Tuesday, March 22, 2011

Who Paid for the Paper?

Yglesias weighs in on the New York Times paywall:
It’s always worth emphasizing in these discussions that the widespread view among journalists that readers have traditionally paid for journalism is a mistake. Readers have traditionally paid for paper, ink, and distribution of physical media. The price goal of subscriptions is to cover costs so that you can maximize subscribers without going bankrupt. Then you make money by selling ads.
True that. There's this idea that what's killing journalism is that people won't pay for it now that they have access to free online news sources. But that's wrong. Circulation revenue is holding up ok for newspapers. What's collapsed is advertising revenue.

Newspaper Revenue by Source, 1956-2009 ($ Millions)
Source: Newspaper Association of America
The problem isn't that the public aren't willing to pay for journalism; it's that advertisers aren't. Over the past decade, newspaper subscription revenues are down 5 percent. But display ad revenues are down by a third, and classified ads are down by two-thirds. No doubt it's emotionally satisfying for newspaper executives to frame the question as whether journalism is worth paying for. But from an economic standpoint the paywall strategy is exactly backwards; it can only accelerate the collapse of advertising revenue that is the real cause of the crisis.

classified advertising ... was for years the secret weapon of the newspaper business. Classifieds are not the most glamorous aspect of the newspaper trade... What they are, however, is fabulously lucrative. For decades, whole sections of the newspaper industry were kept afloat by the classifieds. ... In the US, the importance of advertising was even greater: a fact which remains true, to a startling extent, when you look at the data which show the balance between revenue earned via sales and advertising. In the UK, which is roughly in the middle of the OECD range, the balance is 50-50. (The global average is 57-43 in favour of advertising.) In the US, the balance is 87 per cent advertising, 13 per cent sales.
I'm not sure where Lanchester gets this exact number; the NAA gives around 80% advertising, before the collapse of the past few years. But the bigger problem with the piece is the suggestion that the problem is finding a new business model for journalism. The whole point is that journalism as such never had a business model, it was only ever a loss leader for the classifieds. That is, it was cross-subsidized by the network rents from connecting buyers and sellers in thin markets. Now those rents are cross-subsidizing Internet search, free email, social networking, for that matter this humble blog. I'd be the last to say the trade was entirely for the better. But no one with a gmail account should say it was entirely for the worse.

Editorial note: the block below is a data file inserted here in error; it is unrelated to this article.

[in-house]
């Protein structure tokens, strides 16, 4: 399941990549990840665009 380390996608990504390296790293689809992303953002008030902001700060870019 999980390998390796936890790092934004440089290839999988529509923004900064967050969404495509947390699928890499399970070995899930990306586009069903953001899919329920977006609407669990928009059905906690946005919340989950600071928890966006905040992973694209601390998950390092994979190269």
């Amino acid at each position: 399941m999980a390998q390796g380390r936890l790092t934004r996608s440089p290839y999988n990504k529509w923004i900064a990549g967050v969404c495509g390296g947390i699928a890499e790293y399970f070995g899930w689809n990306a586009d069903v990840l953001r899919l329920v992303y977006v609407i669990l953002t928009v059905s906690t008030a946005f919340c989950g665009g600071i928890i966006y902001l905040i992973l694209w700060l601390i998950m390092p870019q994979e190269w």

Cross subsidies from monopolies are an important and underappreciated form of public good provision in modern capitalism. An interesting aspect of this is the subsidy by its nature is never the result of any straightforward optimization, in the way business decisions are supposed to be. It needs a sociological link with the source of the subsidy. Whether it's "All the news that's fit to print" or "Don't be evil," the principle only performs its function of legitimating the underlying monopoly if it is, on some level, sincerely held.

All of which is to say that saving newspaper journalism can't be a matter of restoring its status as a profitable commodity, because it never was.

1 comment:

  1. I'm not sure I see the significance of circulation revenues that are "holding up" as you say. What is going on in newspapers is that as advertisers decamp, newspapers seek to shift the revenue source to circulation. Loyal readers pay more. That's been happening for a couple of decades but has accelerated, naturally, in the last few years. I do find your observation that journalism has never been paid for quite compelling, having been a top editor in a community section newsroom for a major metro newspaper. We were required to sell enough ads to carry our weight, while no such foolish expectation would ever have been placed on the metro pages downtown. After few years, the bosses at the LA Times shut us down. About a dozen small cities lost daily coverage, the kind othat neighborhoods like Silverlake and Echo Park get routinely in the Times pages (they're like Williamsburg or Park Slope for you folks in NYC). Because of that experience I find the self-congratulation that the LA Times has heaped upon itself for uncovering the looting of the immigrant working-class city of Bell a little galling. The Times abandoned daily coverage of such places with stunning pronouncements ny top editors like "we don't do block by block coverage" and famously "I don't want to work at a good local paper."